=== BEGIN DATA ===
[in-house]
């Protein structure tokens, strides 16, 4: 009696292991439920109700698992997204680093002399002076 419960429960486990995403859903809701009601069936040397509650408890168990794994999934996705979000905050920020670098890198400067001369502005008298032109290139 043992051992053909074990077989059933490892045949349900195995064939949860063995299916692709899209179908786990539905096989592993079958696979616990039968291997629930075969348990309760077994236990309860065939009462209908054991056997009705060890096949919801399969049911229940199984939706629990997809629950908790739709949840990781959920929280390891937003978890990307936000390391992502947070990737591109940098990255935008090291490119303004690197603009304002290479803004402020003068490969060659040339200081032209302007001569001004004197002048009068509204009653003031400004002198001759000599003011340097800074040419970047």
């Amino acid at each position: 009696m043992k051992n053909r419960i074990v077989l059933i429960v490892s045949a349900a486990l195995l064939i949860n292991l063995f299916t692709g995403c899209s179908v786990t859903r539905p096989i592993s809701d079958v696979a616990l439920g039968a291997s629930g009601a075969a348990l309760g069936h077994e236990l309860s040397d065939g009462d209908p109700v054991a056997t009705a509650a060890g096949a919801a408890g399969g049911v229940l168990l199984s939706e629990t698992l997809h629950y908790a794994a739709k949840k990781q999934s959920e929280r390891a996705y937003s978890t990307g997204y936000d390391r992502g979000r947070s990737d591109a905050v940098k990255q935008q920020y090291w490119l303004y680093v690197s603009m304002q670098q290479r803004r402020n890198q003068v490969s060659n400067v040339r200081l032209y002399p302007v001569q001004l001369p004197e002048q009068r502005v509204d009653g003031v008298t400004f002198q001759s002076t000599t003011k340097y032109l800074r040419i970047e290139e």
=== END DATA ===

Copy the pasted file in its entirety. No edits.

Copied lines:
[in-house]
């Protein structure tokens, strides 16, 4: 009696292991439920109700698992997204680093002399002076 419960429960486990995403859903809701009601069936040397509650408890168990794994999934996705979000905050920020670098890198400067001369502005008298032109290139 043992051992053909074990077989059933490892045949349900195995064939949860063995299916692709899209179908786990539905096989592993079958696979616990039968291997629930075969348990309760077994236990309860065939009462209908054991056997009705060890096949919801399969049911229940199984939706629990997809629950908790739709949840990781959920929280390891937003978890990307936000390391992502947070990737591109940098990255935008090291490119303004690197603009304002290479803004402020003068490969060659040339200081032209302007001569001004004197002048009068509204009653003031400004002198001759000599003011340097800074040419970047």
């Amino acid at each position: 009696m043992k051992n053909r419960i074990v077989l059933i429960v490892s045949a349900a486990l195995l064939i949860n292991l063995f299916t692709g995403c899209s179908v786990t859903r539905p096989i592993s809701d079958v696979a616990l439920g039968a291997s629930g009601a075969a348990l309760g069936h077994e236990l309860s040397d065939g009462d209908p109700v054991a056997t009705a509650a060890g096949a919801a408890g399969g049911v229940l168990l199984s939706e629990t698992l997809h629950y908790a794994a739709k949840k990781q999934s959920e929280r390891a996705y937003s978890t990307g997204y936000d390391r992502g979000r947070s990737d591109a905050v940098k990255q935008q920020y090291w490119l303004y680093v690197s603009m304002q670098q290479r803004r402020n890198q003068v490969s060659n400067v040339r200081l032209y002399p302007v001569q001004l001369p004197e002048q009068r502005v509204d009653g003031v008298t400004f002198q001759s002076t000599t003011k340097y032109l800074r040419i970047e290139e």